The Accessing Public Services Toolkit supports children with brain conditions in Scotland and their carers in accessing the health, social care and education support services they are entitled to.
From physical and mental health, dealing with social services, financial and legal affairs and education, all our guides offer expert advice on issues we know you may be facing.
- A-Z of All Parent Guides
- Emotional and Mental Health
- Finding Information
- Legal Social and Financial
- Physical Wellbeing
This factsheet has been prepared as a starting point for parents of children that have just been diagnosed with a brain condition. It aims to provide an overview of the resources and information they need to get advice, help and support for their family.
This factsheet aims to provide information and useful resources to parents in England who suspect that their child may have autism. It explains how to obtain an autism assessment, highlights the importance of a timely diagnosis and what support you and your child may be entitled to if a diagnosis is made.
A factsheet for parents This factsheet aims to provide information and useful resources to parents in Wales who suspect their child may have autism. It explains how to obtain an autism assessment, highlights the importance of a timely diagnosis and what support you and your child may be entitled to if a diagnosis is made. …
This factsheet provides information on current government guidance relevant to disabled children living in England.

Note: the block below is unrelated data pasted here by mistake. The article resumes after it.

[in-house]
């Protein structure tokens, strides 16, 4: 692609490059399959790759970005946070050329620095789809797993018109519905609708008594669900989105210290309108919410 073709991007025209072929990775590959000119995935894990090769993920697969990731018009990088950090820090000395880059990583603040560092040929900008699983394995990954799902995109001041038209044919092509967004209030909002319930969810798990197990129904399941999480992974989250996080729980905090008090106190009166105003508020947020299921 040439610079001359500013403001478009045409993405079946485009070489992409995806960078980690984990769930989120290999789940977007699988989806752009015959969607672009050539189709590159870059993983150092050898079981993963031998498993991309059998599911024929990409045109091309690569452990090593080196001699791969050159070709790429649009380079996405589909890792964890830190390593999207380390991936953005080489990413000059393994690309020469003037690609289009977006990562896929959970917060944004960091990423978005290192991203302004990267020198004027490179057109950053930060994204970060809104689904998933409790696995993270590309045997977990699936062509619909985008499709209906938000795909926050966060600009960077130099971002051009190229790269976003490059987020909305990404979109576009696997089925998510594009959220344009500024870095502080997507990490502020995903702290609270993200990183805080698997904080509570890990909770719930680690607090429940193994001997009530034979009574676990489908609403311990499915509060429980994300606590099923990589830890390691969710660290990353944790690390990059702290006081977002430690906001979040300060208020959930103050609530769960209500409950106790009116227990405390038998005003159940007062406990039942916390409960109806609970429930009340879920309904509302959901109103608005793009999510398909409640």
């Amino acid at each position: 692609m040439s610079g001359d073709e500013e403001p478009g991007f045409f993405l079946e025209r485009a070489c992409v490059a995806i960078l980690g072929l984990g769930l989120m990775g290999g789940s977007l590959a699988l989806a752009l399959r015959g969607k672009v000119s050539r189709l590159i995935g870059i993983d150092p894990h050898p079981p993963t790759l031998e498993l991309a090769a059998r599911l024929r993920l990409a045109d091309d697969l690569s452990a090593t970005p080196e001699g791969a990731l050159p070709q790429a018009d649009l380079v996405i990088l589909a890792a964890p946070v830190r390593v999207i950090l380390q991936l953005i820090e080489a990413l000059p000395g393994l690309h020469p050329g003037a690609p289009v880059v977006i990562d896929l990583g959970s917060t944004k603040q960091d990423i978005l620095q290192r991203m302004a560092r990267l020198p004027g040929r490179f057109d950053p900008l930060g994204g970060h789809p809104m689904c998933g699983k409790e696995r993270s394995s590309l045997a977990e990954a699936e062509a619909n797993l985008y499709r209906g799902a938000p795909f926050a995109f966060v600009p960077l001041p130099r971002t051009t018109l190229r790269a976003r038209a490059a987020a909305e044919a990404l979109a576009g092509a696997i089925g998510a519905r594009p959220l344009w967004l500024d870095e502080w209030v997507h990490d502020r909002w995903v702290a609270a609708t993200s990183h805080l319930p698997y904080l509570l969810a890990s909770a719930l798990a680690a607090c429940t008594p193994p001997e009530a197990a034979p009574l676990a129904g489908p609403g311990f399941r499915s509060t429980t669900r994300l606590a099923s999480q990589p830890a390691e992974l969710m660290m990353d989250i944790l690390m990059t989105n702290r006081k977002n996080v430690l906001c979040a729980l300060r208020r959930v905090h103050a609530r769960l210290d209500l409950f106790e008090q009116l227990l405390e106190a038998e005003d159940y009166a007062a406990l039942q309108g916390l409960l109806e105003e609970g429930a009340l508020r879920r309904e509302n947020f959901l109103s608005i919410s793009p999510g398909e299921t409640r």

This guide provides an overview of the law regarding decision making, confidentiality and the sharing of information for parents of disabled children and young people.
This guide suggests how to search the Internet efficiently and how to appraise the huge amount of information which is freely available.
This factsheet explains what to do if you need help to care for a disabled child so that you can work or have a break form your caring responsibilities.
This factsheet explains what to do if you need help to care for a disabled child so that you can work or have a break from your caring responsibilities.
We know from our work on the LEaP Project that parents sometimes face problems in getting the right social care support for their disabled children. So what can you do if you’re not happy? Make a complaint. Use this guide to find out more.
This factsheet advises how teachers can help a pupil with a brain tumour if their memory and cognition are affected.
This factsheet has been written to help parents and carers of children with an intellectual disability to understand what self-injury is, what the causes are and which interventions are effective.
Sensory processing refers to how people experience, interpret and use their senses to guide their day-to-day behaviour. This guide will outline the most common sensory processing difficulties people can experience, as well as providing an overview of sensory assessments and interventions and strategies for sensory processing difficulties.
Many young people with a disability or special educational needs (SEN) aren’t independent travellers and understanding what their rights are with regard to transport if they move on to education and training after compulsory schooling can be very confusing. The purpose of this factsheet is to look at what the law and government guidance say about transporting young people to their place of education or training.
This infographic provides information on how the school community can best support a pupil with a brain tumour if their diagnosis is potentially terminal.
This factsheet explains what you can do if you’ve been assessed by social services, but still aren’t getting the support you need.
This factsheet explains what can you do if you are unhappy with the way a local authority has changed or reduced your child’s care package.
This infographic offers tips for helping a child with a brain tumour while they are away from school having treatment and for when they return.
Count Me In Lottery
Taking part in our ‘Count Me In’ Lottery is a wonderful way to make a real difference to children with brain conditions and their families. It also means you are in with a chance to win our big weekly prize.